Design Patterns: Elements of Reusable Object-Oriented Software comes very close to my definition of a canonical book on design patterns. According to its wikipedia article (emphasis mine):
The original publication date of the book was October 21, 1994 with a 1995 copyright, and as of July 2010, the book was in its 38th printing. The book was first made available to the public at OOPSLA meeting held in Portland, Oregon, in October 1994. It has been highly influential to the field of software engineering and is regarded as an important source for object-oriented design theory and practice. More than 500,000 copies have been sold in English and in 13 other languages.
Ward Cunningham, a design patterns pioneer, maintains an online catalog of the book's patterns on WikiWikiWeb. And according to the Wikipedia article on design pattern (again, emphasis mine):
Design patterns gained popularity in computer science after the book Design Patterns: Elements of Reusable Object-Oriented Software was published in 1994 by the so-called "Gang of Four" (Gamma et al.).
There are quite a few other books referenced in the same article as notable in the genre:
- Pattern-Oriented Software Architecture Volume 1: A System of Patterns, by Douglas Schmidt, Michael Stal, Hans Rohnert, and Frank Buschmann,
- Patterns of Enterprise Application Architecture by Martin Fowler,
- Enterprise Integration Patterns: Designing, Building, and Deploying Messaging Solutions., by Hohpe, Gregor and Bobby Woolf, and
- Head First Design Patterns, by Eric T. Freeman, Elisabeth Robson, Bert Bates, and Kathy Sierra.
Of those I've read Fowler's book, it's highly influential and a good read. At certain points it's a little vague for my taste, but overall it's an enjoyable book. There's an online catalog of the patterns included in the book, with minimal descriptions.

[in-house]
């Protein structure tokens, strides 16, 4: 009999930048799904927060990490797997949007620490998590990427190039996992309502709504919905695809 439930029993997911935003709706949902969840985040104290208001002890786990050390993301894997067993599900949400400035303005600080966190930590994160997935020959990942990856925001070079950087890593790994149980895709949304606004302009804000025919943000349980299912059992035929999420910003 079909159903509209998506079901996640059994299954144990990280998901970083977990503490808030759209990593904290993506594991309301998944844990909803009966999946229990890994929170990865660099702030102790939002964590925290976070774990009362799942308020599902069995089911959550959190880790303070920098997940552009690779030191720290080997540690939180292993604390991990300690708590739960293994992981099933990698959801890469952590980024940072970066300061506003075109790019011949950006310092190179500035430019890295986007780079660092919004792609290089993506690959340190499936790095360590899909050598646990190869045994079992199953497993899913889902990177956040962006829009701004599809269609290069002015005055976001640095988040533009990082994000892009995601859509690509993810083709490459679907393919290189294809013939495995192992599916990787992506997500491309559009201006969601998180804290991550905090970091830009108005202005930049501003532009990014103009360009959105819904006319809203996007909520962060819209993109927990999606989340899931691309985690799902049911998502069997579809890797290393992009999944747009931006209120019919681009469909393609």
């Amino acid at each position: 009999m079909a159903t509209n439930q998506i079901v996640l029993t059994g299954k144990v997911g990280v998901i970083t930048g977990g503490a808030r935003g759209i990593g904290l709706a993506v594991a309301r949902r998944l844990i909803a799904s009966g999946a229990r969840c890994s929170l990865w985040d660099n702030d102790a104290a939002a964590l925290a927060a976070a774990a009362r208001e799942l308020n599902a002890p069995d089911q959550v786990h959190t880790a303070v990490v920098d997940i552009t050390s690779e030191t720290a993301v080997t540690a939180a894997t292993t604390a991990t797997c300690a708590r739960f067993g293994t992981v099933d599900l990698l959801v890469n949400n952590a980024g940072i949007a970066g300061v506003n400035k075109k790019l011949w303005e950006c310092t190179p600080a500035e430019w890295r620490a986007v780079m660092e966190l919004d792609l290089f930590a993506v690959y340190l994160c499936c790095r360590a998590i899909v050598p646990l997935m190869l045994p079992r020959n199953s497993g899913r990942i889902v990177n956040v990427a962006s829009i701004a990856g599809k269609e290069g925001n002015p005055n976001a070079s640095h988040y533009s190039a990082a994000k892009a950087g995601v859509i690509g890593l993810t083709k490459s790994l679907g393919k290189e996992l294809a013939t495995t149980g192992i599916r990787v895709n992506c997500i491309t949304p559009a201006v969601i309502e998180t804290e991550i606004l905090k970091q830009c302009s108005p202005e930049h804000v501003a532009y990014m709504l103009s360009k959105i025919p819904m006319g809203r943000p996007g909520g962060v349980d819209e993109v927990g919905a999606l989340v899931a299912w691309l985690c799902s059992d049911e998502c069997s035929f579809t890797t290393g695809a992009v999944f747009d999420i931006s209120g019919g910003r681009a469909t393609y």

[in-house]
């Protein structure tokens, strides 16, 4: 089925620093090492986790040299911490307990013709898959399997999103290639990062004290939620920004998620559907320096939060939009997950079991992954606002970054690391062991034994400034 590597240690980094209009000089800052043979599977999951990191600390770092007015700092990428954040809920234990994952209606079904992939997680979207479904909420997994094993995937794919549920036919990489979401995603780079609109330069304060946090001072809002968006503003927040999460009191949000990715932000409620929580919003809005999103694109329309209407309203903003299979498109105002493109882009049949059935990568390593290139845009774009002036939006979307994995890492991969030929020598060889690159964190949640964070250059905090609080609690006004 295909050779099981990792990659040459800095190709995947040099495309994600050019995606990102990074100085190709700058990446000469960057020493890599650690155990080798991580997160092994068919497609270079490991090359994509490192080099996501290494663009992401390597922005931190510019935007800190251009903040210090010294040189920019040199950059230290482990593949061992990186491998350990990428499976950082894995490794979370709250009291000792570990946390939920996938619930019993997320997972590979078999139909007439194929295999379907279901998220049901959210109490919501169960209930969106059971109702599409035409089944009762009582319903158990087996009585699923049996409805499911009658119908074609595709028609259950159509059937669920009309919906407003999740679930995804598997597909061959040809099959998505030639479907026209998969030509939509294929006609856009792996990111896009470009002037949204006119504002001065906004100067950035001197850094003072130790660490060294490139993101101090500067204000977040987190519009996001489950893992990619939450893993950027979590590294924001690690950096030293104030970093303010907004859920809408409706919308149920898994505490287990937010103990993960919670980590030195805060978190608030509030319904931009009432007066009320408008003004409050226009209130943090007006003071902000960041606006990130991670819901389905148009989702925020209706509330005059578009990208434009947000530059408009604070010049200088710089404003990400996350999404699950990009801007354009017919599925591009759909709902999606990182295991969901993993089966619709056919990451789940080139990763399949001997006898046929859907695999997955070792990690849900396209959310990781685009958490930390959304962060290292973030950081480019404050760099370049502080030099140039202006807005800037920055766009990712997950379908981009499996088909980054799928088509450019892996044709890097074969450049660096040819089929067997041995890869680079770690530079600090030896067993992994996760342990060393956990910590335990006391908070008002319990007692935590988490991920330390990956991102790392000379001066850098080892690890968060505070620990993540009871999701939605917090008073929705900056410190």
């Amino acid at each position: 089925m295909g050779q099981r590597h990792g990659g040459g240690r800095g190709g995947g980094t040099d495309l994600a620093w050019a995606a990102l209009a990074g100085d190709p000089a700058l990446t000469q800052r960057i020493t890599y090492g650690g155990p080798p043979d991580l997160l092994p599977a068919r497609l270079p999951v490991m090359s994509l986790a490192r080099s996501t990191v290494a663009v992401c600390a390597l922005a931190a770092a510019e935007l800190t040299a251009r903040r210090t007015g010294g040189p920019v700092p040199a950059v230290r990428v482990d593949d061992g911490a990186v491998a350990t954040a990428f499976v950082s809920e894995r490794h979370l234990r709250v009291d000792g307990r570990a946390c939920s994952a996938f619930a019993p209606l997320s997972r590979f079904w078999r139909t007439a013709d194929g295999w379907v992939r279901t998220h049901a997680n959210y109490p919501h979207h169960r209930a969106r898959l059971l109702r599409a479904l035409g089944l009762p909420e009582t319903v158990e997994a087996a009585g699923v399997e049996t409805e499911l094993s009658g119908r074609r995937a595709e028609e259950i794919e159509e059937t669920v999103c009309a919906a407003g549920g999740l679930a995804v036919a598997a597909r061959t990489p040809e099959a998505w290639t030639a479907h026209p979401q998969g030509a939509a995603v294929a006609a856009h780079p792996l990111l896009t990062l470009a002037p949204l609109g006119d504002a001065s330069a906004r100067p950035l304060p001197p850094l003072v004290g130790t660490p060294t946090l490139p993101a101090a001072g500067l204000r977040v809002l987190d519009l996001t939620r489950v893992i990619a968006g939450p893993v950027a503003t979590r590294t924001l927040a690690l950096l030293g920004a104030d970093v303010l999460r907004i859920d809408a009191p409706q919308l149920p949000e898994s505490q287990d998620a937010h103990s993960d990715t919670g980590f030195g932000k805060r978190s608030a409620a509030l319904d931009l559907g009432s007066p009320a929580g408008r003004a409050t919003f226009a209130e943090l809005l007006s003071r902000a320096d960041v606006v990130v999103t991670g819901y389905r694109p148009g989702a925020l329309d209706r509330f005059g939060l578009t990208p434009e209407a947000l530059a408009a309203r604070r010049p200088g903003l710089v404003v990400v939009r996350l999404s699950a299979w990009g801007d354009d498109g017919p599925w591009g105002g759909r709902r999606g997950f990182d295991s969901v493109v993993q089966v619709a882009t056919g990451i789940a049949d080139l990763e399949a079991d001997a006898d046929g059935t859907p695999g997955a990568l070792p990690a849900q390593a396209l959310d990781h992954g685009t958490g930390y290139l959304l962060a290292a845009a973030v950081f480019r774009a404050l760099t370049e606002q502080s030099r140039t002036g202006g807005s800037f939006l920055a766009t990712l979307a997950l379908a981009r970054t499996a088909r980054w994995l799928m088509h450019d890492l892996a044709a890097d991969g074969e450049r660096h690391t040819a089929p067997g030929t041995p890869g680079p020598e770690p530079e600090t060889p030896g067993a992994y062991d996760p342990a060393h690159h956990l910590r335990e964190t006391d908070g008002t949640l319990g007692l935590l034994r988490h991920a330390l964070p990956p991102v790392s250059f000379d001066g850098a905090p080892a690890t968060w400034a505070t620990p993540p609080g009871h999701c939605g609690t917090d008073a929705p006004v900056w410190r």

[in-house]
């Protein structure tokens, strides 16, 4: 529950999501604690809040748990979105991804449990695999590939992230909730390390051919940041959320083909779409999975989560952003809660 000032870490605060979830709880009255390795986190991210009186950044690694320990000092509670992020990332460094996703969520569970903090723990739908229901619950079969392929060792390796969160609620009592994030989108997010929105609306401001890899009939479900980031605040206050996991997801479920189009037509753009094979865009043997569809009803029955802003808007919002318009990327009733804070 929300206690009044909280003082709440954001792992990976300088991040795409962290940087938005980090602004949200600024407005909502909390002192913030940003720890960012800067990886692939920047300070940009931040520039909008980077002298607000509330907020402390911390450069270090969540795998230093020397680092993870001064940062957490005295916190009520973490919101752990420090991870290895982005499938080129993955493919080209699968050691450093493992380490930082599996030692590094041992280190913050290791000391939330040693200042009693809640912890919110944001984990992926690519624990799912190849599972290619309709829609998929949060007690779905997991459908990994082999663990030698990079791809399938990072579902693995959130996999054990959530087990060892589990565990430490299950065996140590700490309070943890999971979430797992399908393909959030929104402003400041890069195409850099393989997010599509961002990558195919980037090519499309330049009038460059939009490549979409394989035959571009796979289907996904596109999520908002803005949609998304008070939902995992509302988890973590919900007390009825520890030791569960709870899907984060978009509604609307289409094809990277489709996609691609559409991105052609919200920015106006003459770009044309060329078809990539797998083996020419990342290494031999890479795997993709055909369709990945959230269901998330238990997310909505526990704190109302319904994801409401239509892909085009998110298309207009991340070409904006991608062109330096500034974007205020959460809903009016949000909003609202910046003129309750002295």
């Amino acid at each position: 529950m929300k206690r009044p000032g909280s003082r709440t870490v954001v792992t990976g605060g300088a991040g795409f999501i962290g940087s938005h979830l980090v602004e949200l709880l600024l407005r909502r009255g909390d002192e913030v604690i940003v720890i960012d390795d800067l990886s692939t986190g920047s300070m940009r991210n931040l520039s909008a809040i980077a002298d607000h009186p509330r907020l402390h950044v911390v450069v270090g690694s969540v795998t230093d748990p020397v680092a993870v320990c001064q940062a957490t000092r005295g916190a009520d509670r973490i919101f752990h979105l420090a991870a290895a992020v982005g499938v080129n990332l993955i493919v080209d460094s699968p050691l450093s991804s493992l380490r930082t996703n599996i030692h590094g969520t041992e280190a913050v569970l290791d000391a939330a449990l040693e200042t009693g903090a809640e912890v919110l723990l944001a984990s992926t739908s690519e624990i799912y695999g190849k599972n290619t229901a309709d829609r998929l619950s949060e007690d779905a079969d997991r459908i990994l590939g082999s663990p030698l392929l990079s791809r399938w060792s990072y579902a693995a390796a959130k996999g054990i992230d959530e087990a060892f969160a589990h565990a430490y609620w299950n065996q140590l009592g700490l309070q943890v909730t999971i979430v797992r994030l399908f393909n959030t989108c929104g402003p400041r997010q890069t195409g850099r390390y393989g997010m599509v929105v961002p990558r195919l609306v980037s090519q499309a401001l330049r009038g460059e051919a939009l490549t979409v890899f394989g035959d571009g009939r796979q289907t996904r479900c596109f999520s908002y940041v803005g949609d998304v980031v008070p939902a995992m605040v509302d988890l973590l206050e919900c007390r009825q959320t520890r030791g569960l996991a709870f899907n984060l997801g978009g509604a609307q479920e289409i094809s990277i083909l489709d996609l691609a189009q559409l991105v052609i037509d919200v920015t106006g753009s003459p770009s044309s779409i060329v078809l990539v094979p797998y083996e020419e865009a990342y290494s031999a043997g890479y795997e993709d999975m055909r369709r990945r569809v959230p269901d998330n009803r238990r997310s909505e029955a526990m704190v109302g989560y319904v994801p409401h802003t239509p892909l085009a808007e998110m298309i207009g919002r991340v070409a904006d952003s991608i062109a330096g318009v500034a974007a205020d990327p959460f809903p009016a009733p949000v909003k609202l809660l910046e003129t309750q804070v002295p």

I've also skimmed through Head First Design Patterns, and if you have read any other book of the Head First series, it's of the same high quality and as enjoyable as most books in the series:
Head First is a series of introductory instructional books to many topics, published by O'Reilly Media. It stresses an unorthodox, visually intensive, reader-involving combination of puzzles, jokes, nonstandard design and layout, and an engaging, conversational style to immerse the reader in a given topic.
The term "design pattern" is somewhat vague, as every general reusable solution can be considered a design pattern. I've always noticed a tendency to apply the label on the solutions described in one of the notable books I've listed above, and more specifically the Gang of Four and Fowler books. Design patterns do not follow a unique development process, they are normal software solutions that happen to be immensely reusable and they are extremely hard to identify.
But if you compare the online catalogs for both books with the contents of language specific books you'll notice that they are often used as templates. So I'd say that both books are very close to being canonical references, with the GoF book being the more important one from a historical perspective, even though both books are limited to object oriented programming.